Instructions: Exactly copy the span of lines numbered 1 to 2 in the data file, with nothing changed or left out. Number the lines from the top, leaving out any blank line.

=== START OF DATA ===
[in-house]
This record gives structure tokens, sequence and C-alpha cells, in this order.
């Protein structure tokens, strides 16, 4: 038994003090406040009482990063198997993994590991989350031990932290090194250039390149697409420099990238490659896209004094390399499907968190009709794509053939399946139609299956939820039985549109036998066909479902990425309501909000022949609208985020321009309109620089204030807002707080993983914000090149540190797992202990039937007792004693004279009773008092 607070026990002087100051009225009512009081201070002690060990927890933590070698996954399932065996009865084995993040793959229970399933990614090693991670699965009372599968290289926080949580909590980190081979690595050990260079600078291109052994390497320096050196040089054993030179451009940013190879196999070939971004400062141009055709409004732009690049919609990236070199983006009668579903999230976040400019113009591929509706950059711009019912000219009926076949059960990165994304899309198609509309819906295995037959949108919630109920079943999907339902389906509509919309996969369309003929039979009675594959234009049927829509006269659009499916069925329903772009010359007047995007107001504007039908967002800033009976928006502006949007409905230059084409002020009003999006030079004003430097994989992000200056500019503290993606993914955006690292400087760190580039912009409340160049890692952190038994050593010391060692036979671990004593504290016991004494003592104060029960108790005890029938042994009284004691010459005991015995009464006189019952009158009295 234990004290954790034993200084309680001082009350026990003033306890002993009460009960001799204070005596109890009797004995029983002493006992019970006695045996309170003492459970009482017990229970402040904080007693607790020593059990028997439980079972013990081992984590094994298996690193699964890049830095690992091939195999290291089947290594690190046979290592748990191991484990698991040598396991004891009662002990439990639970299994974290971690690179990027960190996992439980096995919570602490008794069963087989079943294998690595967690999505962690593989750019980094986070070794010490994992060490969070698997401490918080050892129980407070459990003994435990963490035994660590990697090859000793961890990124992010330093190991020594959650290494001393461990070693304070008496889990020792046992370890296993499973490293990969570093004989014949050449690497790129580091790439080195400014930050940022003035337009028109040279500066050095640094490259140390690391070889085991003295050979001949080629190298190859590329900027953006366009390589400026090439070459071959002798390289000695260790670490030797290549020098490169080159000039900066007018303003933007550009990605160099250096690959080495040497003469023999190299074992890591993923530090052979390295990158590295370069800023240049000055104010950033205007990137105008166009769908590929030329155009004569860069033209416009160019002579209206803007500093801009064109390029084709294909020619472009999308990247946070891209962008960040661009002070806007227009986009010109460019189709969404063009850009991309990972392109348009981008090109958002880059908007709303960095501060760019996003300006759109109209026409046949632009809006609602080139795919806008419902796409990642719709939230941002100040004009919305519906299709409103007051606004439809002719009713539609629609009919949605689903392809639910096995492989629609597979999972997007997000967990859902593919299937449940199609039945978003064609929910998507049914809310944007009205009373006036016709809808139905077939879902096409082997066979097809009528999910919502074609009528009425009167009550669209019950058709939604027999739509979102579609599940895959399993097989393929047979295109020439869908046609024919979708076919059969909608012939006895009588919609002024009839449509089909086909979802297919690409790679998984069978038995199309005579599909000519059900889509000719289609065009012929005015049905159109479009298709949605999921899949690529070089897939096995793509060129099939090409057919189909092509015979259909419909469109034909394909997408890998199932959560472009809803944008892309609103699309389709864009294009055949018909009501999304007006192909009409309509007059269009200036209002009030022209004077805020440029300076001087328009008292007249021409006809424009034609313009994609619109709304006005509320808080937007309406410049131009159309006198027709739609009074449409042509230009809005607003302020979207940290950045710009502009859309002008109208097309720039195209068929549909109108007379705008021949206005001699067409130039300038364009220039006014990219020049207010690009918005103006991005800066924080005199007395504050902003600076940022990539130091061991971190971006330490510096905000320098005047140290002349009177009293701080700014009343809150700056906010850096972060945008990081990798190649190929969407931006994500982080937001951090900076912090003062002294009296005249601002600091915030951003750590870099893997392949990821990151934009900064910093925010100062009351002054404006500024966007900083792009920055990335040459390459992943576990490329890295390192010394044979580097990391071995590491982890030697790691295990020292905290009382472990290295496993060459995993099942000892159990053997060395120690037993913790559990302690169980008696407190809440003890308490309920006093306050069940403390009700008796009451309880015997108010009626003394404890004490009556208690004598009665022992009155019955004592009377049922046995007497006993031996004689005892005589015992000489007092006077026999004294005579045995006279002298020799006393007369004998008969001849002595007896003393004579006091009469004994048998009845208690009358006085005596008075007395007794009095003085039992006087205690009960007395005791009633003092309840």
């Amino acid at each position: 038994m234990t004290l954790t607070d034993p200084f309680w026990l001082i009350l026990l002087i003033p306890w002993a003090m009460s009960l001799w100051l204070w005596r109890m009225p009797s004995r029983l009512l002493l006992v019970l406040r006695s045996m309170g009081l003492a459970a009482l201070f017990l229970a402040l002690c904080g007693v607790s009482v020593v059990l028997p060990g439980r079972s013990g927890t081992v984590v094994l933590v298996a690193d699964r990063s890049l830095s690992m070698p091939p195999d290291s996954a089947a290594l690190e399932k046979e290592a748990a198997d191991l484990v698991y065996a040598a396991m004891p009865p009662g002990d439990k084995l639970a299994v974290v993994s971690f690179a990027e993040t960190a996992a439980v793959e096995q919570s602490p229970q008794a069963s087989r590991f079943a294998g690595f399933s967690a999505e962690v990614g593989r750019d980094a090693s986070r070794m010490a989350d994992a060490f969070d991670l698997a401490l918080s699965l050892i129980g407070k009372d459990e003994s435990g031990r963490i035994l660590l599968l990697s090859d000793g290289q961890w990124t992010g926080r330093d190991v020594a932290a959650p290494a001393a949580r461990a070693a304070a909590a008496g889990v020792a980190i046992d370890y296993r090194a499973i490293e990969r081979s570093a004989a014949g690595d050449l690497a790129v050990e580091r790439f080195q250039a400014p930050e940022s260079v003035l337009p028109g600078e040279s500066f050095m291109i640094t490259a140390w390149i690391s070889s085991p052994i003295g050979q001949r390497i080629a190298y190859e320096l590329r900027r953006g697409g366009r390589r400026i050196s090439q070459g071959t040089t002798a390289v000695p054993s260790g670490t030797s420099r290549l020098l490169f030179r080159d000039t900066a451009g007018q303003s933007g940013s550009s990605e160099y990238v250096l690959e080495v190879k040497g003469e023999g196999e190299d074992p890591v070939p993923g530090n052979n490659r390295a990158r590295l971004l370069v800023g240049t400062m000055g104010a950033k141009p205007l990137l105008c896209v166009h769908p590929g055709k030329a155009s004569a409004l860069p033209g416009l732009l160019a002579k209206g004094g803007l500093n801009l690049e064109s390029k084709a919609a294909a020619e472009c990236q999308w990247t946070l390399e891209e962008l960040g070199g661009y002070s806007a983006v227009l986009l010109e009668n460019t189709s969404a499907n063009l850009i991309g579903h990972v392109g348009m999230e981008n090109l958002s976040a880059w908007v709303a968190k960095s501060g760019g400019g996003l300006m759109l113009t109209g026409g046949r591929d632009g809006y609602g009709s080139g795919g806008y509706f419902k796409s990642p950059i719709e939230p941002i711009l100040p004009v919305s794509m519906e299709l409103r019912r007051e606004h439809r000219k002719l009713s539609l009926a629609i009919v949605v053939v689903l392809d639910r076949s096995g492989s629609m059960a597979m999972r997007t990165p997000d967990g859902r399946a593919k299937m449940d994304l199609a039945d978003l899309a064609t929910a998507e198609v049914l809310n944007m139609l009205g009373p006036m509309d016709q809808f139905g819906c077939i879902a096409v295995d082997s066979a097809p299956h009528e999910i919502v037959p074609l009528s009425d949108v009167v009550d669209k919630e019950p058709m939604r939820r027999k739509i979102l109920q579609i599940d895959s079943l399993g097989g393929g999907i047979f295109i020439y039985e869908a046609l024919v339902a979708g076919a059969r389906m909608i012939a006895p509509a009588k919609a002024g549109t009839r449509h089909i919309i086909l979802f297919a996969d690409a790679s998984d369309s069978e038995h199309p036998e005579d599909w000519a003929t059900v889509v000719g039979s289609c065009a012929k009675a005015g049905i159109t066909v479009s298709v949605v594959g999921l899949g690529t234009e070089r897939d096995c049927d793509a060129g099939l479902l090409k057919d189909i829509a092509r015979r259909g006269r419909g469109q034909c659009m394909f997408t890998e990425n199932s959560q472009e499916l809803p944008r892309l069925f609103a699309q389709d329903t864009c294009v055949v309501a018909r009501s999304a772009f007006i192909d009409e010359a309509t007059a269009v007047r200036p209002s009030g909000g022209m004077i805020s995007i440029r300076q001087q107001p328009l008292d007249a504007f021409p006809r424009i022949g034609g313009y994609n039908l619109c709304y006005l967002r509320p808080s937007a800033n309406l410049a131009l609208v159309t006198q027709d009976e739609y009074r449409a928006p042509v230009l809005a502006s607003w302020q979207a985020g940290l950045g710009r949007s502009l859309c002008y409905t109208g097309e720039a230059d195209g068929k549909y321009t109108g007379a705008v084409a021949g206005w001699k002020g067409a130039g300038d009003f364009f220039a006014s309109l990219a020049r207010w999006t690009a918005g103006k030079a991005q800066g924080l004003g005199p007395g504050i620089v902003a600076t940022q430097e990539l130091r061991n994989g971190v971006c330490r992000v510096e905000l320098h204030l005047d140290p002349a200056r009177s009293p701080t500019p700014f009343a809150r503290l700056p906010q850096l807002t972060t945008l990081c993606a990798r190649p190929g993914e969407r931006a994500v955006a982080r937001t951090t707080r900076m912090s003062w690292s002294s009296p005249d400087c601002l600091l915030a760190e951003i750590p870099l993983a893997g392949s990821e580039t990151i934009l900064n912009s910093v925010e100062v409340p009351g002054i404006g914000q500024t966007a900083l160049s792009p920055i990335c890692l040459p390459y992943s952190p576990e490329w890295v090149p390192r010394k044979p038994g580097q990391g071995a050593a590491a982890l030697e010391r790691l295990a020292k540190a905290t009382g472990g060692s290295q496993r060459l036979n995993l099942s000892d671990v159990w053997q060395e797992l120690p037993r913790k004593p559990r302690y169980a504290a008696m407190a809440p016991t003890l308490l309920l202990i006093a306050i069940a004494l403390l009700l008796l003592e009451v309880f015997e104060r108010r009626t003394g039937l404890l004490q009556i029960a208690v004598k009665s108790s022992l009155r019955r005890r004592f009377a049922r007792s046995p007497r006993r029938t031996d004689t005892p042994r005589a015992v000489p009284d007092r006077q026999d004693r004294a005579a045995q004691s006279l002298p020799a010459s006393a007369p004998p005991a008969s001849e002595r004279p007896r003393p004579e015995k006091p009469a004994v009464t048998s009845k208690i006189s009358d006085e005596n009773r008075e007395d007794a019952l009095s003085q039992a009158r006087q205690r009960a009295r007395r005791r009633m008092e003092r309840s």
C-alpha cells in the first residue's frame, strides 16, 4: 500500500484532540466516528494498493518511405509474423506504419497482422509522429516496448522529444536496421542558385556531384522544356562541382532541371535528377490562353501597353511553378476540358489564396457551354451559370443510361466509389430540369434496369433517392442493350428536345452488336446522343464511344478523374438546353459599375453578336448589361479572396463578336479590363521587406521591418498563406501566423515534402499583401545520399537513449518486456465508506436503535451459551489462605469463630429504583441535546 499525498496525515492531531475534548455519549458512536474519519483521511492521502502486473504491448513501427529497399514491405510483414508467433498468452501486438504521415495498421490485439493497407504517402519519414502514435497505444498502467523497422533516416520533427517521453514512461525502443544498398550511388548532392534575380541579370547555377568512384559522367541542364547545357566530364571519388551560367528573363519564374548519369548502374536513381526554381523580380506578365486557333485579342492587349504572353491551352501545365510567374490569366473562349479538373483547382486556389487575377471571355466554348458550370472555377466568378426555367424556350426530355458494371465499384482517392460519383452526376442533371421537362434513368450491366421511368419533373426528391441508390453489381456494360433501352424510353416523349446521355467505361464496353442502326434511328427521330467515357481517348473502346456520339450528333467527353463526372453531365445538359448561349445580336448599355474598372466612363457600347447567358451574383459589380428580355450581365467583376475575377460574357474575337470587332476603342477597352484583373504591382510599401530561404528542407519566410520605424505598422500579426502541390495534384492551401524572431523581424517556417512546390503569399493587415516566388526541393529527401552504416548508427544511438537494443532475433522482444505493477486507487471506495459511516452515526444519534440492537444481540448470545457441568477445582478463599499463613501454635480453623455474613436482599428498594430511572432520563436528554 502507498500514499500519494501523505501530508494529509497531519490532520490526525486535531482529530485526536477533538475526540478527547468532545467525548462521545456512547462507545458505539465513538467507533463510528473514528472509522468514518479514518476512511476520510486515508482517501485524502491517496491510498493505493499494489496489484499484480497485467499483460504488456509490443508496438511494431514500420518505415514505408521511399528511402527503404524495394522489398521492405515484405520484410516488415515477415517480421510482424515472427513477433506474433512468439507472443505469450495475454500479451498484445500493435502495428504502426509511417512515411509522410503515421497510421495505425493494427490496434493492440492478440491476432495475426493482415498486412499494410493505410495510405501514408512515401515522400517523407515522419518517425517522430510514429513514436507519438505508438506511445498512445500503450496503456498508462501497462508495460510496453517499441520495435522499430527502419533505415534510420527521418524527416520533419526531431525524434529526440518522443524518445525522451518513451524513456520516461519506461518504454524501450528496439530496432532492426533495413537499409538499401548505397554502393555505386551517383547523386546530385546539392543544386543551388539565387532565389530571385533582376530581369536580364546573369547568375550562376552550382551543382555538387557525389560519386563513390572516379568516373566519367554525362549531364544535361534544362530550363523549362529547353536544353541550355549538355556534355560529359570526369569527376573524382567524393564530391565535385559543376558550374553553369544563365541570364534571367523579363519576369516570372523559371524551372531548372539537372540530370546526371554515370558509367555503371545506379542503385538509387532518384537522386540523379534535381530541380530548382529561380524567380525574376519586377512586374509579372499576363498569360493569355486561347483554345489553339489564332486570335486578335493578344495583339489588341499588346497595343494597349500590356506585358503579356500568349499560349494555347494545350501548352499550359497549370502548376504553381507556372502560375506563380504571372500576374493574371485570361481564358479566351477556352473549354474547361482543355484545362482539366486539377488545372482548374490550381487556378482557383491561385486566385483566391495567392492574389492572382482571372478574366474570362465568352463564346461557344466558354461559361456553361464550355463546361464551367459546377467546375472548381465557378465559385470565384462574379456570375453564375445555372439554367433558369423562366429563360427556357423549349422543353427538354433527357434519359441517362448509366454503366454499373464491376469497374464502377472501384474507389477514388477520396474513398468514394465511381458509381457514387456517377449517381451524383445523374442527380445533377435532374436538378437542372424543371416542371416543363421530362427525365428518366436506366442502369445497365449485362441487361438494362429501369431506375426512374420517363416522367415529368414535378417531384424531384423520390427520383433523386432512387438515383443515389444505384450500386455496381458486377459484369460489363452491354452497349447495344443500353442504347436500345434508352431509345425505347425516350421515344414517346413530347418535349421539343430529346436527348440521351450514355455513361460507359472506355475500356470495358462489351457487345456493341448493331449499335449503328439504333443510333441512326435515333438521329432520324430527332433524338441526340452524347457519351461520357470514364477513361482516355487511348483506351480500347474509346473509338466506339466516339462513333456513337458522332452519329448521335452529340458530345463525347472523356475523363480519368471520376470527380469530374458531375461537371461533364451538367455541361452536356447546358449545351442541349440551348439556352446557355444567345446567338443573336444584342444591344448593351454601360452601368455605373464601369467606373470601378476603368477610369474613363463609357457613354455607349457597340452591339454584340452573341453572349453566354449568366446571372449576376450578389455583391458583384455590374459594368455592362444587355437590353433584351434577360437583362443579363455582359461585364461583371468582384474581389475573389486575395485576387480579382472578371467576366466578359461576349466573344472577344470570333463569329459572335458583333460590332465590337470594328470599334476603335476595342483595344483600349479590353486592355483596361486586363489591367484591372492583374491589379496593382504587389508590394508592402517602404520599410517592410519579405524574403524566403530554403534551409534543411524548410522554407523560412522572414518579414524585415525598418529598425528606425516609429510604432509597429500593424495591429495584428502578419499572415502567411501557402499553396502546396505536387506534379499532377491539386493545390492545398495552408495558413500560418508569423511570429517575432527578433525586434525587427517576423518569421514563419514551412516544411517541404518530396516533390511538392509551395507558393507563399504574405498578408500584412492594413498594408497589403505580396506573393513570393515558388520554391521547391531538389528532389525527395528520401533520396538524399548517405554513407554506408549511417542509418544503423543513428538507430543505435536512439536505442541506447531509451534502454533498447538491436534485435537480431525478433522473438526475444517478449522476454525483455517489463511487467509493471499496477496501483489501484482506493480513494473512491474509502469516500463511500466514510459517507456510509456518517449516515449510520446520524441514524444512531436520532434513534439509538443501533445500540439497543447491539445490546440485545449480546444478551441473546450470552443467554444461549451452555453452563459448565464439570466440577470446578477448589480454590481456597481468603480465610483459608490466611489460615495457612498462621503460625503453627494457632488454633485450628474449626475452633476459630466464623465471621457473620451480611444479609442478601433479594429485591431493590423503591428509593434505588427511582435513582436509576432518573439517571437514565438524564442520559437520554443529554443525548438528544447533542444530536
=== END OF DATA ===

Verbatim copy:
[in-house]
This record gives structure tokens, sequence and C-alpha cells, in this order.